Tuesday, September 9, 2008

Vampires: Eternal Poseurs of the Night

I’m not a “vampire guy.” Find a new angle on it, and I might be interested, but it’s not an innate selling point. On the negative end of the spectrum, Anne Rice had made the subject silly in its pompous romanticism. On the positive end, “Buffy the Vampire Slayer”/”Angel” had pretty much locked in what a TV show with bloodsuckers should be for me.

So I was curious what HBO’s new vampires-in-the-south show “True Blood” would try to do, to make the “monsters are people too” subject interesting.

This is an easier task than trying to make the Deep South interesting. Usually it comes off as mocking, or…no, it always feels like there’s some outdated idea of The South that creators are trying to winkingly play into or subvert.

By the end of the first episode, I found myself enjoying the southern aspect while still being frosty on the vampire side.

“True Blood” starts pretty shakily, pulling the “That goth guy isn’t a monster; the everyday-lookin’ fella behind you is!” trope that’s already pretty old-hat. Then, after a brief bit of exposition/Bill Maher product placement about The State of Vampirism, there’s the introduction to the rural Louisiana town. It’s the standard assortment of twangy, folksy southern types – the slutty townies, the wary bartender who just wants to keep things quiet, the sassy black gal, the waitress who wishes she’d gotten outta this dump.

But over the course of the hour, the show did a good enough job of making a few of them feel like actual characters, rather than an assortment of voice-coached accents. In particular, Anna Paquin, essentially playing a sunnier version of her Rogue character from the X-Men films. The fact that our viewpoint character is open-minded, likeable, and, well, adorable, helps us accept the rest of her people.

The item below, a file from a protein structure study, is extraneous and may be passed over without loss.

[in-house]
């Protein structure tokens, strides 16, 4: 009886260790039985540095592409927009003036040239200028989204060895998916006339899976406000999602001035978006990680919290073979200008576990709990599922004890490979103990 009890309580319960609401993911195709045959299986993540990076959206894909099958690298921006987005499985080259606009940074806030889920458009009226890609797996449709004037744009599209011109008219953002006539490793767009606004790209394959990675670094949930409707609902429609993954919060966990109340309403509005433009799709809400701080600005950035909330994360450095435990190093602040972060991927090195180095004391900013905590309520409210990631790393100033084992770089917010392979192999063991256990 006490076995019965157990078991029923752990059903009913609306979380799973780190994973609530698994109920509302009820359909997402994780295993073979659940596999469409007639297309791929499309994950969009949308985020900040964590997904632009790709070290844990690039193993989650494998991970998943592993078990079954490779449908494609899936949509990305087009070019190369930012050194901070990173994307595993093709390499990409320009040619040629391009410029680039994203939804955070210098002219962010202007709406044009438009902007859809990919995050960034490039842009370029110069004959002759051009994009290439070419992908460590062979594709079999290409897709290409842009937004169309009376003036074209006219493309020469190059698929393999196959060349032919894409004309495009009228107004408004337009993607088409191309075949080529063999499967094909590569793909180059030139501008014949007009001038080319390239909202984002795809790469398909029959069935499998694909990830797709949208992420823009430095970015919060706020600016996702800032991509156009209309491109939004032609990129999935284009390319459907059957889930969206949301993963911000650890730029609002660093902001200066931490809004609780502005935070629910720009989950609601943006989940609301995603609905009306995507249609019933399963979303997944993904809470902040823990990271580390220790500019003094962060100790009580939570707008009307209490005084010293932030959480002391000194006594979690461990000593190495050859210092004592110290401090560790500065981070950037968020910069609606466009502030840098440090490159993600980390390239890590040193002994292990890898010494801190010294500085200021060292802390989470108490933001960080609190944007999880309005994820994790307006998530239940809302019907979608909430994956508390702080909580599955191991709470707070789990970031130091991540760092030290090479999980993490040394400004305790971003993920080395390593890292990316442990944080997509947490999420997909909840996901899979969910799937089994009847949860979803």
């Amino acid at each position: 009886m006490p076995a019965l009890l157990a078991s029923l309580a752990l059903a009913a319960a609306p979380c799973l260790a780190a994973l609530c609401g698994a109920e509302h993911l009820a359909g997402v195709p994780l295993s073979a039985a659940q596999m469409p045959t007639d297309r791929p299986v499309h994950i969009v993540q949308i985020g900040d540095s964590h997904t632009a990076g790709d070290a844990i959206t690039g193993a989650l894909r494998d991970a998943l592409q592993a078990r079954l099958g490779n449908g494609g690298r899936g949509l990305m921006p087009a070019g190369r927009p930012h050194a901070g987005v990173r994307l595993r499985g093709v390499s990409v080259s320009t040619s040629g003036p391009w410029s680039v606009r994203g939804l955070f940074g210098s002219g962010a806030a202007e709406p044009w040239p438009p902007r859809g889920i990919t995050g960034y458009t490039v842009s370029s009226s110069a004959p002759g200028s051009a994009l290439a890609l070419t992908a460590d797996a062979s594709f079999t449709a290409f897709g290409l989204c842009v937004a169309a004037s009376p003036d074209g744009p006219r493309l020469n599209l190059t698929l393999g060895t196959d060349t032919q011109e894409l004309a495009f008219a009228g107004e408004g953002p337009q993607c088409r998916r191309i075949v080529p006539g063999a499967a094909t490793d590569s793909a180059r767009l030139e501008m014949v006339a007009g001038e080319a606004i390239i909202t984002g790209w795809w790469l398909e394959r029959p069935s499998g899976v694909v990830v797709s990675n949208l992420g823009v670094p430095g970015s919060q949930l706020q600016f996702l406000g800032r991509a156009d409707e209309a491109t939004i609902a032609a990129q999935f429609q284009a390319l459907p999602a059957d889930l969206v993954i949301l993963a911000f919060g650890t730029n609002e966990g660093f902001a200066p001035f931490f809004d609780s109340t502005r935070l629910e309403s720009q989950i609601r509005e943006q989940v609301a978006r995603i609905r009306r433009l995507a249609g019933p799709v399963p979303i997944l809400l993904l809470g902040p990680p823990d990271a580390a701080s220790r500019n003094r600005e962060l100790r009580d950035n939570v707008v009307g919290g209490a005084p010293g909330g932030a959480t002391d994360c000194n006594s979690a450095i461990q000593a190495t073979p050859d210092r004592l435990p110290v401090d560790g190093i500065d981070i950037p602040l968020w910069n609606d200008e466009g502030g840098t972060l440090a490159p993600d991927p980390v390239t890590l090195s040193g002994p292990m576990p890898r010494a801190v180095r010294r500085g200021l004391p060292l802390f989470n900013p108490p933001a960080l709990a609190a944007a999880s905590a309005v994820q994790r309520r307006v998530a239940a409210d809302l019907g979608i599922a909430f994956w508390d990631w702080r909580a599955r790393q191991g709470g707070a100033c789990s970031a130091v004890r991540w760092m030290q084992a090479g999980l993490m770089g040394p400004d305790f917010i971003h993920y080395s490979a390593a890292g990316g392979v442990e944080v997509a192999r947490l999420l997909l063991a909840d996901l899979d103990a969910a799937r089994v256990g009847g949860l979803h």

When an overarching murder plot was introduced midway through the episode, I thought, “I could actually watch a ‘murder in a small southern town’ kind of show like this.”

Which makes the supernatural aspect feel that much more unneeded and intrusive.

So no, I’m not at all sold on the vampire element yet. Vampire-as-vampire has been given up for the most part in pop culture, in favor of vampire-as-metaphor. In terms of the first episode at least, now that readily available synthetic blood has allowed vampires to publicly join society, the metaphor is homosexuality. Which lets the southerner-cliches react to a bloodsucker in town a lot like we’d assume they’d react to having their first Resident Gay. It feels a bit forced.

(FYI: They do, actually, have a Resident Gay, a mildly annoying motormouthed fry-cook.)

Not helping is the fact that the new vampire in town – despite the pedestrian name “Bill” – behaves with all the preening, posing, and glowering mannerisms that make Anne Rice’s material seem so ridiculous. REALLY not helping is that the actor playing him looks like Paul Rudd doing an amusing impression of “menacing.”

The show’s definitely worth watching a few more episodes – I’ve yet to watch an HBO show that didn’t need a few episodes to really make its intentions known – but so far, it’s Anna Paquin’s supreme lovable-ness that’s going to bring me back for the next episode.

1 comment:

tad said...

Anna Paquin is a cutie. And I think I've come up with the greatest show idea ever: Anna Paquin faces the hole on a very special episode of Hole in the Wall!